ST. LOUIS (KMOV.com) -- A husband and wife made national news when photos captured them pointing guns at protesters Sunday night outside of their Central West End home.
Video and pictures show the McCloskeys armed outside their home as protesters march by. News 4 reached out to multiple legal experts to find out if they were within their rights.
During the protest, images and videos showed Mark McCloskey, 63, holding a rifle and his wife Patricia McCloskey, 61, pointing a handgun at the crowd of about 300 protesters around 7:30 p.m.
The protesters were marching to St. Louis Mayor Lyda Krewson's home to demand her resignation.
The McCloskeys said they were “in fear for our lives” and that’s why they pulled the guns out.
“It was like the storming of the Bastille, the gate came down and a large crowd of angry, aggressive people poured through,” Mark McCloskey said. “I was terrified that we’d be murdered within seconds. Our house would be burned down, our pets would be killed.”
Mark said they called 911 and grabbed their guns as they heard the crowd approaching their private, gated community on Portland Place. However, police told News 4 they received no 911 calls from that street during the time of the incident.
"A mob of at least 100 smashed through the historic wrought iron gates of Portland Place, destroying them, rushed towards my home where my family was having dinner outside and put us in fear for our lives," Mark McCloskey said, and shared photos of the destroyed gate.
Despite his claims, video circulating on social media shows protesters opening and walking through the unbroken gate. It is unclear when it was actually damaged or who destroyed it.
The couple also claims to have received death threats from the crowd.
“One fellow standing right in front of me pulled out two pistol magazines, clicked them together and said 'you’re next.' That was the first death threat we got that night,” Mark McCloskey said.
The McCloskeys hired attorney Al Watkins to represent them, and Watkins said the couple grabbed their weapons after the threats were made.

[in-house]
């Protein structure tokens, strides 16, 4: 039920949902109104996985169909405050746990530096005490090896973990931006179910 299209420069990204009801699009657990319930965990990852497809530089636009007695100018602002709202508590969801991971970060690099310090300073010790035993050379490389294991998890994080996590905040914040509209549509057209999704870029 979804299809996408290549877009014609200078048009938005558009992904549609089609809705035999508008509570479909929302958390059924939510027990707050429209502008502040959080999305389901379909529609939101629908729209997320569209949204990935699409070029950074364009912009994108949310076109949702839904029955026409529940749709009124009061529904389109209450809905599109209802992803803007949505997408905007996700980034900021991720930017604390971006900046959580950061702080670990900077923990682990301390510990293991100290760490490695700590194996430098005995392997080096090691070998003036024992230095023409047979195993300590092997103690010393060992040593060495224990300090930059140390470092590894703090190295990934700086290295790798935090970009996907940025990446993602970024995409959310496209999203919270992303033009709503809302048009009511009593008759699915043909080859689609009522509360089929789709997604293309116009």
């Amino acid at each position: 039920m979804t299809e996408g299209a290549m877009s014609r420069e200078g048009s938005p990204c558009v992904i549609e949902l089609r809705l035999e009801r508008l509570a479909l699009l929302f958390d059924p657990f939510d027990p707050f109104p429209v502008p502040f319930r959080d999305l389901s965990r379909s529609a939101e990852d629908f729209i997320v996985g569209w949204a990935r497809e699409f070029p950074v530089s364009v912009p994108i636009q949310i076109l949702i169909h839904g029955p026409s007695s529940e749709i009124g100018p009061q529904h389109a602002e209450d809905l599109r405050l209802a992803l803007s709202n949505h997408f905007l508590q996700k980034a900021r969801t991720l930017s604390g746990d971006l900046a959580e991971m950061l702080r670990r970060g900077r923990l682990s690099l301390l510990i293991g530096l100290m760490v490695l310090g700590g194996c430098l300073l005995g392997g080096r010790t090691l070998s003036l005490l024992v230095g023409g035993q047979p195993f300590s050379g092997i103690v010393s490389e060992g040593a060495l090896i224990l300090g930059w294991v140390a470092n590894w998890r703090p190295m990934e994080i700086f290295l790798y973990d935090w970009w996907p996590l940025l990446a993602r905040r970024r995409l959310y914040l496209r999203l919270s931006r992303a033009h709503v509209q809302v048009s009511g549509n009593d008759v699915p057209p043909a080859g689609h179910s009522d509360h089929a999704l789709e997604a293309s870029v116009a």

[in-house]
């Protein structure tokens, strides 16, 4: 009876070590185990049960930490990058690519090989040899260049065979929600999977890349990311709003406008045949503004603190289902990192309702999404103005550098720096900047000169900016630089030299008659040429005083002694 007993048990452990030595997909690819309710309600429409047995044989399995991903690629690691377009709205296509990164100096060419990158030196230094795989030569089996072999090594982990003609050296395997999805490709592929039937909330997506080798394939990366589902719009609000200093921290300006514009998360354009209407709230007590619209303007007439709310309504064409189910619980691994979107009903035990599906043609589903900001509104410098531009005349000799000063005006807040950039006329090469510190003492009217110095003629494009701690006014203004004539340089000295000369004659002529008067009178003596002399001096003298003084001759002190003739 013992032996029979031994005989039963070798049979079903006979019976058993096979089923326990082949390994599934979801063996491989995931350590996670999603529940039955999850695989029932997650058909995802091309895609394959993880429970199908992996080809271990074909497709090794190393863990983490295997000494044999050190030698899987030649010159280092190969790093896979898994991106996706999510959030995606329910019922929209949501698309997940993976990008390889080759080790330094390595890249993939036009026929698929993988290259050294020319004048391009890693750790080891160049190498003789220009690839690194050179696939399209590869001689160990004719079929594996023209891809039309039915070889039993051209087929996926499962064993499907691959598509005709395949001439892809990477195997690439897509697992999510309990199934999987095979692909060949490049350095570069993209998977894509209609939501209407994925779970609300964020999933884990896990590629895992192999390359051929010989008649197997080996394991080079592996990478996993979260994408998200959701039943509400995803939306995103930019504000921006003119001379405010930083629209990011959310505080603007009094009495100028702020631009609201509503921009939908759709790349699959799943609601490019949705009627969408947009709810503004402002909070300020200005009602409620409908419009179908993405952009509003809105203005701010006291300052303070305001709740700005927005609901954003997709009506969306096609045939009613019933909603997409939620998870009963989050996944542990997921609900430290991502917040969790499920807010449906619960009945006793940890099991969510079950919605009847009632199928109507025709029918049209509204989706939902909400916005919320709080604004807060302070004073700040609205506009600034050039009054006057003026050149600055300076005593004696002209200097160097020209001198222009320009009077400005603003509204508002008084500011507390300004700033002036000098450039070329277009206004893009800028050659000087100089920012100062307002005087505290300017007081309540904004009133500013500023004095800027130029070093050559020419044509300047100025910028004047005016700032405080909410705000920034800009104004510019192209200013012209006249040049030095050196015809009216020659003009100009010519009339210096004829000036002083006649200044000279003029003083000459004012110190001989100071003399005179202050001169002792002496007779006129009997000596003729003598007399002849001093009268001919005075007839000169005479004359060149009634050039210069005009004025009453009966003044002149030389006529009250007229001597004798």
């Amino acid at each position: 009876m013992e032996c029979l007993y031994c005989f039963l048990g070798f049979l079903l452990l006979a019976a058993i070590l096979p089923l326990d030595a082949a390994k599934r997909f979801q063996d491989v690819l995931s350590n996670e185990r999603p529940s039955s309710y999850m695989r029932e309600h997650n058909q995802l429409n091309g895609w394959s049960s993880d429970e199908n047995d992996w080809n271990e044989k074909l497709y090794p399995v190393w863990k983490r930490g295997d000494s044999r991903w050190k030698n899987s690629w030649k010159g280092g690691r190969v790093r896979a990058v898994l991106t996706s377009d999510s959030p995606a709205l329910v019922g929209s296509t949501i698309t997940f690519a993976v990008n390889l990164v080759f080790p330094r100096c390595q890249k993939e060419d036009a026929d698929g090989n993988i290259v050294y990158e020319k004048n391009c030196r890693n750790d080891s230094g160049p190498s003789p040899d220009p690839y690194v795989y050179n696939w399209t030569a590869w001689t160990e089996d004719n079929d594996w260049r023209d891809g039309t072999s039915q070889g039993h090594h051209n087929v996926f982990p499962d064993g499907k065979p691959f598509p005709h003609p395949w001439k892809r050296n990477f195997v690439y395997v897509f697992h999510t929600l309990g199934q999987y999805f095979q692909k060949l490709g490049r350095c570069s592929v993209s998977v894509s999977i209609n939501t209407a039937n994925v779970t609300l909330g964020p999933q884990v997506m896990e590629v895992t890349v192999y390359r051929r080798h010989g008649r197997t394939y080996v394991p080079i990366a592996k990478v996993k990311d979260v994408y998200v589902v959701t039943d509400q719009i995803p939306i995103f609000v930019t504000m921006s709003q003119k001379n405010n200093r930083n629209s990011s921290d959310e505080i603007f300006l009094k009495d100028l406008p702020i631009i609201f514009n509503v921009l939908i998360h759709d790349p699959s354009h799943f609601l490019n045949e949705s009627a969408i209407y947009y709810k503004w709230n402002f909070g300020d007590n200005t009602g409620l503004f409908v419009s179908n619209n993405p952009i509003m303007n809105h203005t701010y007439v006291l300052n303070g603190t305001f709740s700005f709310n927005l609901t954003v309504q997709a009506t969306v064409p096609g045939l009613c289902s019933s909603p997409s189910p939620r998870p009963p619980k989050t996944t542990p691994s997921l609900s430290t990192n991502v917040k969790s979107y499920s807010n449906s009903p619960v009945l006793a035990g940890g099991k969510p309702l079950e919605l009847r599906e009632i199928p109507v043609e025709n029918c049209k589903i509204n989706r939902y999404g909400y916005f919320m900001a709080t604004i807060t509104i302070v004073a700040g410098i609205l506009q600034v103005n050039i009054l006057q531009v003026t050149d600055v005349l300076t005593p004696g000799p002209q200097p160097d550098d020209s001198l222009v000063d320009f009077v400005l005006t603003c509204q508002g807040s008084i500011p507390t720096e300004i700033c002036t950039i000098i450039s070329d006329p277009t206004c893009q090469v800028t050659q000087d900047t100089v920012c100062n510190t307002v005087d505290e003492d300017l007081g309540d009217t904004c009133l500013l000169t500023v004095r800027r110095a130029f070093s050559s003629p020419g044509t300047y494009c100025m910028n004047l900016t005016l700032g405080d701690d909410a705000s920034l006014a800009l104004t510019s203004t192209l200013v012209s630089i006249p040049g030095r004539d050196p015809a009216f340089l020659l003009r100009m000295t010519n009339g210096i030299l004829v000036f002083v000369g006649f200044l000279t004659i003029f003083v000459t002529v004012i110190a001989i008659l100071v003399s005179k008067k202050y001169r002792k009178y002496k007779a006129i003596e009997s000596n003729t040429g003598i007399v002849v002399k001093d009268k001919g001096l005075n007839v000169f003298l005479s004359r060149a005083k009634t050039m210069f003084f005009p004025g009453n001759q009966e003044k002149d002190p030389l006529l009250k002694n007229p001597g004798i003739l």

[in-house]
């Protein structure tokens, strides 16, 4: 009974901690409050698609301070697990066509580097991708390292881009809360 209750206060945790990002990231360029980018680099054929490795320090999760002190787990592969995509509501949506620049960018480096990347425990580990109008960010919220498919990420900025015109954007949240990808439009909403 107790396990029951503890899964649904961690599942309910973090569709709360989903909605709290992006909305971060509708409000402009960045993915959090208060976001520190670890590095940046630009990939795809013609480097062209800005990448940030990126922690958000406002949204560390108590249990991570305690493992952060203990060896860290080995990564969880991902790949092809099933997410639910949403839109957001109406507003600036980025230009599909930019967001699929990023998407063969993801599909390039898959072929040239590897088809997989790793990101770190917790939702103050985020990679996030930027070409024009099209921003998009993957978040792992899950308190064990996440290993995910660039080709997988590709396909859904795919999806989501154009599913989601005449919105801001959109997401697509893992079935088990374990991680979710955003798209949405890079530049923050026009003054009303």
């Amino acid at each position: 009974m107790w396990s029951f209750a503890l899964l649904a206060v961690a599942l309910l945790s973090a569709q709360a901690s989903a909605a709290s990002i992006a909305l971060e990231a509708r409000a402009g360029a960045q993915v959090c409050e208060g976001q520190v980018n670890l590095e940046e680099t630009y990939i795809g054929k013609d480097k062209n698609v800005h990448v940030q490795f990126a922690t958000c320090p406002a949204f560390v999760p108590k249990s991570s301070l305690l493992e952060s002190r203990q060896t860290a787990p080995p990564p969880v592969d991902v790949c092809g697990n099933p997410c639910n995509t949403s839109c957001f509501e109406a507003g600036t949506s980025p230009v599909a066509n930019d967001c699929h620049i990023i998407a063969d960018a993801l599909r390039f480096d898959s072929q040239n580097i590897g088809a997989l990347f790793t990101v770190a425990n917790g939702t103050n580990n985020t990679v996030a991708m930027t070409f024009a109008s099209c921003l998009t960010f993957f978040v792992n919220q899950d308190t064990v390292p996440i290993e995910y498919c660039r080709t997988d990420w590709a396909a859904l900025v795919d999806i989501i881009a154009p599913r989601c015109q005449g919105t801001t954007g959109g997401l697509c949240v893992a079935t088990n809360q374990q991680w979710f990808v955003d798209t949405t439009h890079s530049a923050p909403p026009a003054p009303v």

However in an interview with News 4 Monday, McCloskey said he and his wife grabbed their weapons as the crowd was walking toward their home, not after being threatened.
"Uh, the threats happened probably after we got the guns," he said.
In a separate statement from their attorney, the McCloskeys said they support the Black Lives Matter movement and that “peaceful protesters were not the subject of scorn or disdain by the McCloskeys. To the contrary, they were expecting and supportive of the message of the protesters,” the statement reads.
Additionally the statement says:
“Both Mr. and Mrs. McCloskey acted lawfully on their property which sits on a private gated lane in the City of St. Louis. Their actions were borne solely of fear and apprehension, the genesis of which was not race related. In fact, the agitators responsible for the trepidation were white.
‘The Black Lives Matters movement is here to stay, it is the right message, and it is about time,’ said Albert S. Watkins, legal counsel for Mr. and Mrs. McCloskey. ‘The McCloskeys want to make sure no one thinks less of BLM, its message and the means it is employing to get its message out because of the actions of a few white individuals who tarnished a peaceful protest.’”
Rasheen Aldridge helped lead the protest organized by a group called ‘Expect Us.’ He said protesters were peaceful and no threats were ever made.
When asked why the group marched on private property, Aldridge said, “Just like in many disobedient protests, even in the 60s, you break laws, make people feel uncomfortable. We’re not doing anything where we’re hurting anyone or putting anyone in danger.”
Could the McCloskeys be criminally charged?
St. Louis Circuit Attorney Kim Gardner said her office is investigating the incident, adding that protesters should not be met with violence.
"I am alarmed at the events that occurred over the weekend, where peaceful protesters were met by guns and a violent assault. We must protect the right to peacefully protest, and any attempt to chill it through intimidation or threat of deadly force will not be tolerated," Gardner tweeted.
Gardner was also referring to an investigation into protest that happened Saturday on Art Hill in front of the King Louis IX statue.